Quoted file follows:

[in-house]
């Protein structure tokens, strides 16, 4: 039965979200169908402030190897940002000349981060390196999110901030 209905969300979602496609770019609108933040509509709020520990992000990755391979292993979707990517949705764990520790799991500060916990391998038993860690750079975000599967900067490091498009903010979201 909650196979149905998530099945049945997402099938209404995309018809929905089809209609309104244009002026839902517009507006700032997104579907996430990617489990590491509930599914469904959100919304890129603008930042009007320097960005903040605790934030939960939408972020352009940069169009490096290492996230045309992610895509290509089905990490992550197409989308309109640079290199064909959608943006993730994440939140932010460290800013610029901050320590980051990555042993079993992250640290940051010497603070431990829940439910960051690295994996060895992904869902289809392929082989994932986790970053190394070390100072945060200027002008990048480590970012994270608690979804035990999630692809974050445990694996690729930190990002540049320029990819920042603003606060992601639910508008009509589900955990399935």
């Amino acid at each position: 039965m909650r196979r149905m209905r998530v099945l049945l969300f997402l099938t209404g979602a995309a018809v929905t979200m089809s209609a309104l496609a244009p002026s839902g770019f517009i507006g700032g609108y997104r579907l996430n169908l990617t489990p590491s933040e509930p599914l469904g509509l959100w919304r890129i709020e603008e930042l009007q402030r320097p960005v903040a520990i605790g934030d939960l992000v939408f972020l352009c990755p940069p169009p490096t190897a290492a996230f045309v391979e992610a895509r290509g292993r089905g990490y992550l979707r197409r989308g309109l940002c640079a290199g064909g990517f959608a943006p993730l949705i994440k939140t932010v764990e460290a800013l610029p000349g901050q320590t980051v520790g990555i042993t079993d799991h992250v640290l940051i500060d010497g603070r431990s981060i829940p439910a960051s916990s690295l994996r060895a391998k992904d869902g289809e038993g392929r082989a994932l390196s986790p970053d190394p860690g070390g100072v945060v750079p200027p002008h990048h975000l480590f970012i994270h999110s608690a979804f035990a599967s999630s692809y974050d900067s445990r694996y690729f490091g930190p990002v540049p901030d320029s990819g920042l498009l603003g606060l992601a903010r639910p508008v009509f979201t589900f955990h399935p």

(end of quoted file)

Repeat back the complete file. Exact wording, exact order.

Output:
[in-house]
């Protein structure tokens, strides 16, 4: 039965979200169908402030190897940002000349981060390196999110901030 209905969300979602496609770019609108933040509509709020520990992000990755391979292993979707990517949705764990520790799991500060916990391998038993860690750079975000599967900067490091498009903010979201 909650196979149905998530099945049945997402099938209404995309018809929905089809209609309104244009002026839902517009507006700032997104579907996430990617489990590491509930599914469904959100919304890129603008930042009007320097960005903040605790934030939960939408972020352009940069169009490096290492996230045309992610895509290509089905990490992550197409989308309109640079290199064909959608943006993730994440939140932010460290800013610029901050320590980051990555042993079993992250640290940051010497603070431990829940439910960051690295994996060895992904869902289809392929082989994932986790970053190394070390100072945060200027002008990048480590970012994270608690979804035990999630692809974050445990694996690729930190990002540049320029990819920042603003606060992601639910508008009509589900955990399935």
């Amino acid at each position: 039965m909650r196979r149905m209905r998530v099945l049945l969300f997402l099938t209404g979602a995309a018809v929905t979200m089809s209609a309104l496609a244009p002026s839902g770019f517009i507006g700032g609108y997104r579907l996430n169908l990617t489990p590491s933040e509930p599914l469904g509509l959100w919304r890129i709020e603008e930042l009007q402030r320097p960005v903040a520990i605790g934030d939960l992000v939408f972020l352009c990755p940069p169009p490096t190897a290492a996230f045309v391979e992610a895509r290509g292993r089905g990490y992550l979707r197409r989308g309109l940002c640079a290199g064909g990517f959608a943006p993730l949705i994440k939140t932010v764990e460290a800013l610029p000349g901050q320590t980051v520790g990555i042993t079993d799991h992250v640290l940051i500060d010497g603070r431990s981060i829940p439910a960051s916990s690295l994996r060895a391998k992904d869902g289809e038993g392929r082989a994932l390196s986790p970053d190394p860690g070390g100072v945060v750079p200027p002008h990048h975000l480590f970012i994270h999110s608690a979804f035990a599967s999630s692809y974050d900067s445990r694996y690729f490091g930190p990002v540049p901030d320029s990819g920042l498009l603003g606060l992601a903010r639910p508008v009509f979201t589900f955990h399935p």